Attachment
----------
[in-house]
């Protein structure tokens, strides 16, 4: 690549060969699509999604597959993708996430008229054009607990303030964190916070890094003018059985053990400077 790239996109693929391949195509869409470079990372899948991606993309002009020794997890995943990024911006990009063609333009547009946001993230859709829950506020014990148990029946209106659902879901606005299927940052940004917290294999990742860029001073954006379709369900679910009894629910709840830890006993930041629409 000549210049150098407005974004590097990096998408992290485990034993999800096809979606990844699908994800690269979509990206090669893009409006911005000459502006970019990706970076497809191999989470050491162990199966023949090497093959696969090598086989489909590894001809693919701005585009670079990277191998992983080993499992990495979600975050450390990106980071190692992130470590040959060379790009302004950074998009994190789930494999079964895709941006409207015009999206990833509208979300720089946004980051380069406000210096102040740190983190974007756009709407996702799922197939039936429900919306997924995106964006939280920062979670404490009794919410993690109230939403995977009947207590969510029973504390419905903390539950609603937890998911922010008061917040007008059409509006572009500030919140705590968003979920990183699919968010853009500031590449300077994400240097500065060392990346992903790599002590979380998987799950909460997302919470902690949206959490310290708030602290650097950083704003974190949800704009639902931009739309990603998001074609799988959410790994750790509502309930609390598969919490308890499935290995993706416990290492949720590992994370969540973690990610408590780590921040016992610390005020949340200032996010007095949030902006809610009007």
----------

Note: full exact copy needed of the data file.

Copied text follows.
[in-house]
């Protein structure tokens, strides 16, 4: 690549060969699509999604597959993708996430008229054009607990303030964190916070890094003018059985053990400077 790239996109693929391949195509869409470079990372899948991606993309002009020794997890995943990024911006990009063609333009547009946001993230859709829950506020014990148990029946209106659902879901606005299927940052940004917290294999990742860029001073954006379709369900679910009894629910709840830890006993930041629409 000549210049150098407005974004590097990096998408992290485990034993999800096809979606990844699908994800690269979509990206090669893009409006911005000459502006970019990706970076497809191999989470050491162990199966023949090497093959696969090598086989489909590894001809693919701005585009670079990277191998992983080993499992990495979600975050450390990106980071190692992130470590040959060379790009302004950074998009994190789930494999079964895709941006409207015009999206990833509208979300720089946004980051380069406000210096102040740190983190974007756009709407996702799922197939039936429900919306997924995106964006939280920062979670404490009794919410993690109230939403995977009947207590969510029973504390419905903390539950609603937890998911922010008061917040007008059409509006572009500030919140705590968003979920990183699919968010853009500031590449300077994400240097500065060392990346992903790599002590979380998987799950909460997302919470902690949206959490310290708030602290650097950083704003974190949800704009639902931009739309990603998001074609799988959410790994750790509502309930609390598969919490308890499935290995993706416990290492949720590992994370969540973690990610408590780590921040016992610390005020949340200032996010007095949030902006809610009007």